#infosec19 at Olympia from the balcony - awesome quantity of cyber!
This huge 3-day exhibition/trade show is organised yearly by Infosecurity Group/Reed Exhibitions and is where to go if you want to hear keynotes from top people in infosec and visit technology stands from Akamai Technologies (edge security platform) to Yubico, (USB keys for multi-factor authentication).
Why would we be interested? 1/ Cyber security is everyone's business. 2/ We translate technical patents often covering aspects of computing and network design. 3/ Every aspect of life is moving online and data security is a vital part of this.
I went on the closing day, Thursday, and attended talks by Ciaran Martin, CEO of NCSC, the UK government's cyber security centre and part of GCHQ, Chief Constable Goodman of Derbyshire Police, Lead for Cyber, NPCC, and last but not least, Troy Hunt, security researcher and creator of the Have I been pwned data breach notification service; as well as visiting an unreal number of trade stands.
These are the main points I took away from the talks:
Initially after its inception in 2016, NCSC advice focused on the "fear factor", but found that this tended to lead to business calling in "experts" and feeling that cyber security was all too scary and difficult, and something beyond their understanding. Now the decision has been taken to pivot advice towards business taking responsibility for what they can do, while letting government agencies such as NCSC deal with, for example, major criminal and nation-state actors. The area easiest to improve is cyber security in businesses. No business, however big or small, can assume that they won't be affected, with the example of the "accidental" impact of WannaCry and NotPetya, when many businesses were affected without being specifically targeted. Analysis of 1,600 cyber security incidents has led to the conclusion that the attacks are often fairly simple, using low-level techniques and well-known malware that exploits known weaknesses, especially in out-of-date software. This means that straightforward measures such as using complex passwords, 2-factor authentication, guarding against phishing attacks and making sure that software has the latest patches are worthwhile. Cyber risk is just another business risk that needs to be managed, but to do this, managers must ensure that they have some understanding of this risk.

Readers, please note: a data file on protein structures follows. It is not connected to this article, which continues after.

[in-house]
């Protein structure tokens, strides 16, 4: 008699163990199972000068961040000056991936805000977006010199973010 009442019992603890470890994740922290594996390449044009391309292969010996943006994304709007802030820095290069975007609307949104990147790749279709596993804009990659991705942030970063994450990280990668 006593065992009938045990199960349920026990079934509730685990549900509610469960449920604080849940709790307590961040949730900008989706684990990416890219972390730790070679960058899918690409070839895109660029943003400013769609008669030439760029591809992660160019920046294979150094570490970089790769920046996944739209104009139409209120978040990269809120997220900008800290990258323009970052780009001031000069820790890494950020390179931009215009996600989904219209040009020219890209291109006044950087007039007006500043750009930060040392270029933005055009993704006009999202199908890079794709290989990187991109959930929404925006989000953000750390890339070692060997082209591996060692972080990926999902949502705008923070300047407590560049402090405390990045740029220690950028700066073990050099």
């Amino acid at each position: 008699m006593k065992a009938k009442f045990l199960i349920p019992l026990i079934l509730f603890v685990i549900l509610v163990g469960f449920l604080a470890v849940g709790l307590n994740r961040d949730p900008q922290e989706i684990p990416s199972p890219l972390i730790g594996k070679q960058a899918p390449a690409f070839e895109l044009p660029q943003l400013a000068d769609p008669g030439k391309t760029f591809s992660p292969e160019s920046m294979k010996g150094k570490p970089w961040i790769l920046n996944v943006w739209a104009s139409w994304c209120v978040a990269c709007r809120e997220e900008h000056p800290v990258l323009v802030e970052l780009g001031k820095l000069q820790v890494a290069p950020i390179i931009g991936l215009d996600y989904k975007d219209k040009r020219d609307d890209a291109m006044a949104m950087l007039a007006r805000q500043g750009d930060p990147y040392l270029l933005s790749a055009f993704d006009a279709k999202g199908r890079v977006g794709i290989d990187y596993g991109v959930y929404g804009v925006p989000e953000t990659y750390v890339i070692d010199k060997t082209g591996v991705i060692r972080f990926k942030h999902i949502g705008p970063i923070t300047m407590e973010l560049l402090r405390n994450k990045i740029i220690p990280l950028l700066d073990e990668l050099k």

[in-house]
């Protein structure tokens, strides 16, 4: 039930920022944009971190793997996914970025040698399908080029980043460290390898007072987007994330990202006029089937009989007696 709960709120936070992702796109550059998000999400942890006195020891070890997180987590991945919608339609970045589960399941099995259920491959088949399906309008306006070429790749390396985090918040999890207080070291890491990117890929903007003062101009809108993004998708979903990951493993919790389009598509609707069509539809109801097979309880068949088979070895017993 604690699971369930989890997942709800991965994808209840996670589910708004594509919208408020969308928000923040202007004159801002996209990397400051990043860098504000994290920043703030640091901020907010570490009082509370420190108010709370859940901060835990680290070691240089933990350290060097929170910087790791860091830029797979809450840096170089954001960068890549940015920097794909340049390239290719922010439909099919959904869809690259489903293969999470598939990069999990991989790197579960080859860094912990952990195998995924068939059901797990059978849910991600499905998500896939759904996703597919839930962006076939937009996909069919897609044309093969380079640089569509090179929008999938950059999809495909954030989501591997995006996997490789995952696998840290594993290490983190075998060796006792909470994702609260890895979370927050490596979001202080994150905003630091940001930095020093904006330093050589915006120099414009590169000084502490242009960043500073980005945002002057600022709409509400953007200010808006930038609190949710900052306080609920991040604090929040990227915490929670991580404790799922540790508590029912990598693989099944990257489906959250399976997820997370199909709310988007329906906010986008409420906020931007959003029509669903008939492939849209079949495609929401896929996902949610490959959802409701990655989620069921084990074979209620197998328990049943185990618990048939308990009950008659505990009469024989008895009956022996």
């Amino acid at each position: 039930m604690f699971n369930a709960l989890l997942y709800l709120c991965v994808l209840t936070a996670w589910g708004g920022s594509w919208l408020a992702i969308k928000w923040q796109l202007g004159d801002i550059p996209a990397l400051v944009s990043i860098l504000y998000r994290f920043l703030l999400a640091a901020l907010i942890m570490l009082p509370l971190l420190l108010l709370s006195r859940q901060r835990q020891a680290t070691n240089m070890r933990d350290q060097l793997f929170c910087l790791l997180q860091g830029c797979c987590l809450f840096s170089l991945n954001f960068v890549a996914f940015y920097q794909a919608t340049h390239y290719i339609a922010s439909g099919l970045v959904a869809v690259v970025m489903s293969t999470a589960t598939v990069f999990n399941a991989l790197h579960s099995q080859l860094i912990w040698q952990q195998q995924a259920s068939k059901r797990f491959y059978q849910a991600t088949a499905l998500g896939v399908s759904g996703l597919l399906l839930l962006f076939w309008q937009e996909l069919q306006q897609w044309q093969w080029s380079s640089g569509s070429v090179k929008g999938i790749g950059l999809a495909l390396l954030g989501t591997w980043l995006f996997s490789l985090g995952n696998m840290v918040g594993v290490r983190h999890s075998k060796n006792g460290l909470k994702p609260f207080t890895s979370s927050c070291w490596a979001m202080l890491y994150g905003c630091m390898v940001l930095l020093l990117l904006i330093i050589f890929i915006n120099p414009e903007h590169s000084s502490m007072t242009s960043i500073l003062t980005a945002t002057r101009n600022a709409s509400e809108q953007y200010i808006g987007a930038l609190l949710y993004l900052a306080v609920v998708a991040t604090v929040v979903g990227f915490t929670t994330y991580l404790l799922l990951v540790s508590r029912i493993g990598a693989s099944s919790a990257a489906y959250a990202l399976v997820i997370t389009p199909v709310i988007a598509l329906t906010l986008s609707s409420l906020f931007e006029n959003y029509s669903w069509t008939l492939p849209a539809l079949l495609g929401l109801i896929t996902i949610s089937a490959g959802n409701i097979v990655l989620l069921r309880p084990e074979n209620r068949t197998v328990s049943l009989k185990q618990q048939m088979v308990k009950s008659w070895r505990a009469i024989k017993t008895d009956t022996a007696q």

Most police forces now have a unit - albeit usually small - dealing with cyber crime. These now have increasing expertise. Many businesses are reluctant to report cyber crime incidents, as they don't think the police will be able to help, or they are afraid officers will report them to the ICO. This isn't the case, as they can and will help, with as little disruption to the business as possible, and although they may encourage businesses to report themselves, they won't report them to the ICO. The message was please alert the police to cyber crime incidents, it will help them to help us.
Troy was inducted into the Infosecurity Hall of Fame 2019 at the exhibition for his outstanding work as a security researcher and creator and curator of Have I been pwned. His talk was entitled "Rise of the Breaches". Data breaches keep occurring relentlessly - recent incidents involve the Internet of Things: cars, watches, and kids' soft toys in which a database of children's and parents' information was leaked, including children's audio files. Credential stuffing - where attackers use huge lists of breached usernames and passwords to try to log into accounts - is only successful because humans keep reusing passwords. We need to do passwords differently, getting away from mandated complexity and mandated rotation and towards unique strong passwords with password managers and multi-factor authentication.
Troy demonstrating the Cloudpets data breach.
Photos: Priory Translations Anne Hargreaves